From the exhibition website
To mark the occasion of the Netherlands‘ presidency of the Committee of Ministers of the Council of Europe, Strasbourg’s museums present a collection of engravings by Rembrandt from the Geelvinck Hinlopen Huis Museum of Amsterdam.
Rembrandt (1606-1669) has always been a magnet for collectors of etchings. Initially stemming from his engravings, his reputation soon spread abroad. Still today, the quest for the rare engravings of this genius of Amsterdam shows that they enjoy a quasi-mythic status.
Although Rembrandt was trained as a painter and not as a printmaker, his extraordinary personality was essentially concentrated around this second activity. He was the first artist to undertake a systematic exploration of the aesthetic opportunities offered by what was then the very recent process of etching, using it alone or in conjunction with dry point. Rembrandt thus revived this technique which, by allowing him to make incisions in the metal directly, perfectly translated the spontaneity of the emotion-induced line. In his painting Rembrandt confined himself to the genres in vogue at the time – historical subjects, biblical scenes or portraits -, but extended his vision to all fields and dealt even with those traditionally the preserve of specialized painters. Despite sometimes falling out of favour in the course of the years as a painter, as the creator of such magical engravings, Rembrandt has never ceased to impress artists and art-lovers since the XVIIth century.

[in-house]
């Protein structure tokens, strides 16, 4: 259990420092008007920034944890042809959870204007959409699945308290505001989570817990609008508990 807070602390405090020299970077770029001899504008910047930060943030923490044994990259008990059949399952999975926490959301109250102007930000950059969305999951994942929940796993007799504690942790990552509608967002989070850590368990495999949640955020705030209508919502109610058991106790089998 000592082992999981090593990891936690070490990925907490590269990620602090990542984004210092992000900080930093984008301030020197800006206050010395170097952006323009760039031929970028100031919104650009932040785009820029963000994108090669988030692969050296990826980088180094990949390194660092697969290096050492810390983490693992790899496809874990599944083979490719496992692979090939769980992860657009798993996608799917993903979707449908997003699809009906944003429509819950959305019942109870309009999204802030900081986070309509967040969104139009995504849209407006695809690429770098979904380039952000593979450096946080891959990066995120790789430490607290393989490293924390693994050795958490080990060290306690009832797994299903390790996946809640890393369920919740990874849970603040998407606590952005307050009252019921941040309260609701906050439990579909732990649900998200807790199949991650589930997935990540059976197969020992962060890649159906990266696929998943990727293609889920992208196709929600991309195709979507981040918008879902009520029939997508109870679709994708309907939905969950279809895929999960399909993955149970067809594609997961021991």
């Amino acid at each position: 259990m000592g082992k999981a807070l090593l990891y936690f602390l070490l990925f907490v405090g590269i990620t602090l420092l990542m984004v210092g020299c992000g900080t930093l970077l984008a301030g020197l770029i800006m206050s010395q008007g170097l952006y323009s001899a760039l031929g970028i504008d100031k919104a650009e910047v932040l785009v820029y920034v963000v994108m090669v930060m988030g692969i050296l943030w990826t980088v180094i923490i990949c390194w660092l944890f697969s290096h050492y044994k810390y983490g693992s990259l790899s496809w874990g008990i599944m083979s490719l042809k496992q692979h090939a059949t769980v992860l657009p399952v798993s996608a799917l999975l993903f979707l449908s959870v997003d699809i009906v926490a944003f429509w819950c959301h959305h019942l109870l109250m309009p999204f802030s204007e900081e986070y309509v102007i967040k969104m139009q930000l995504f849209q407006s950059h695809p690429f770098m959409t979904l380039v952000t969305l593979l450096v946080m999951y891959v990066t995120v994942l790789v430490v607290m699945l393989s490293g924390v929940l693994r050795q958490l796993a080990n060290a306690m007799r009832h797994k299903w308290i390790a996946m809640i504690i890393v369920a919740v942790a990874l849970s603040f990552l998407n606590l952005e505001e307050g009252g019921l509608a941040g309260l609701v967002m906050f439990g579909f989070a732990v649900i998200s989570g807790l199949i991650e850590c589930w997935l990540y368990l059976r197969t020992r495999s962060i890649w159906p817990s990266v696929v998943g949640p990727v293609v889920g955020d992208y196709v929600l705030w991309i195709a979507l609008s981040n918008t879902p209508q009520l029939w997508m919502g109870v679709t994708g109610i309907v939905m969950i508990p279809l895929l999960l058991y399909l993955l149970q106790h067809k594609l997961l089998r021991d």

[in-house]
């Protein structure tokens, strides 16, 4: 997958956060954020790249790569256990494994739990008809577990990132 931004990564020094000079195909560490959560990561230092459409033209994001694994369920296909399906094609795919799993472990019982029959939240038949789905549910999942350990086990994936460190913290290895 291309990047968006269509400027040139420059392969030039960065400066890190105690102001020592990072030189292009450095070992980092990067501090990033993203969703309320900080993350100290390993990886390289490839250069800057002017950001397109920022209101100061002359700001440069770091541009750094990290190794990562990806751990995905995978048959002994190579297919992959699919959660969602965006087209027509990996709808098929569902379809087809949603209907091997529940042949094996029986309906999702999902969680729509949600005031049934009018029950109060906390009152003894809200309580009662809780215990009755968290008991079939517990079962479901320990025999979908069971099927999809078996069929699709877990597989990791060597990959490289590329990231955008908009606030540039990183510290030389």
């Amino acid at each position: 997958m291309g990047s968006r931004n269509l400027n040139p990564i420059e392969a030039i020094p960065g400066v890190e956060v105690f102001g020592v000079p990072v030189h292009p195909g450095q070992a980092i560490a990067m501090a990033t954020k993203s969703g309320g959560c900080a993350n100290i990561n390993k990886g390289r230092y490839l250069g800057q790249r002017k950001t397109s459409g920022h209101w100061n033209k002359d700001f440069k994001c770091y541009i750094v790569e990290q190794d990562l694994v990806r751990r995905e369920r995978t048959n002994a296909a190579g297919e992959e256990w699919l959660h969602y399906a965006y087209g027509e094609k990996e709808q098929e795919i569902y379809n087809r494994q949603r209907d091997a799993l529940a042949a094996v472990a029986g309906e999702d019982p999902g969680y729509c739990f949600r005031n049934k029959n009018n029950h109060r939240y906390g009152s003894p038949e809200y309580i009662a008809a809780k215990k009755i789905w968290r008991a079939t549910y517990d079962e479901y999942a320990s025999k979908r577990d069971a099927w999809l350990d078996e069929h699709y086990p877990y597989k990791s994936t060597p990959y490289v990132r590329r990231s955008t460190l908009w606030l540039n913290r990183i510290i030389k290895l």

This Dutch collection “Maecenas” from the Geelvinck Hinlopen Huis is the result of a 250-year old passion for art on the part of the Buisman family. To house and manage this collection, the Group Ten Doesschate Buisman acquired a sumptuous house in the centre of Amsterdam, and it is this Geelvinck Hinlopen Huis Museum under the management of this Foundation for the preservation of the heritage which welcomes the public to its rooms, furnished in the styles of various periods, and to its landscape garden.
In order to enhance its scientific knowledge of the collection, the Foundation has commissioned a study of the manufacture and the origin of the papers used for Rembrandt’s engravings. This has revealed that the papers came from various manufactures located along the Rhine. They were brought by boat to Amsterdam from such places as the Belgian Ardennes and Basle, in the latter case via Alsace. This research has also led to the dating of certain prints, some of which were made in Rembrandt’s workshop, whereas others date after his time. Thanks to the watermarks it has at last been possible to identify each one of them. An account of this study is to be found in the catalogue of the exhibition “Etchings by Rembrandt – Reflections of the Golden Age”.
In Strasbourg, 51 etchings from the collection of the Geelvinck Hinlopen Huis Museum will be on view at the Heitz Gallery, which has been refurbished for this occasion. This exhibition has already been presented at such prestigious venues as the Palace of the United Nations in Geneva, the Pushkin Museum of Fine Arts in Moscow, at St. Petersburg and in Taiwan.
This exhibition has been made possible thanks to the support of the Netherlands Permanent Representation to the Council of Europe and the Theo van Doesburg Association. It forms part of the cultural programme marking the Netherlands’ presidency of the Committee of Ministers of the Council of Europe.
Etchings by Rembrandt: reflections of the Golden Age: the Maecenas collection, Amsterdam (Van Rossum & Co.) 1996.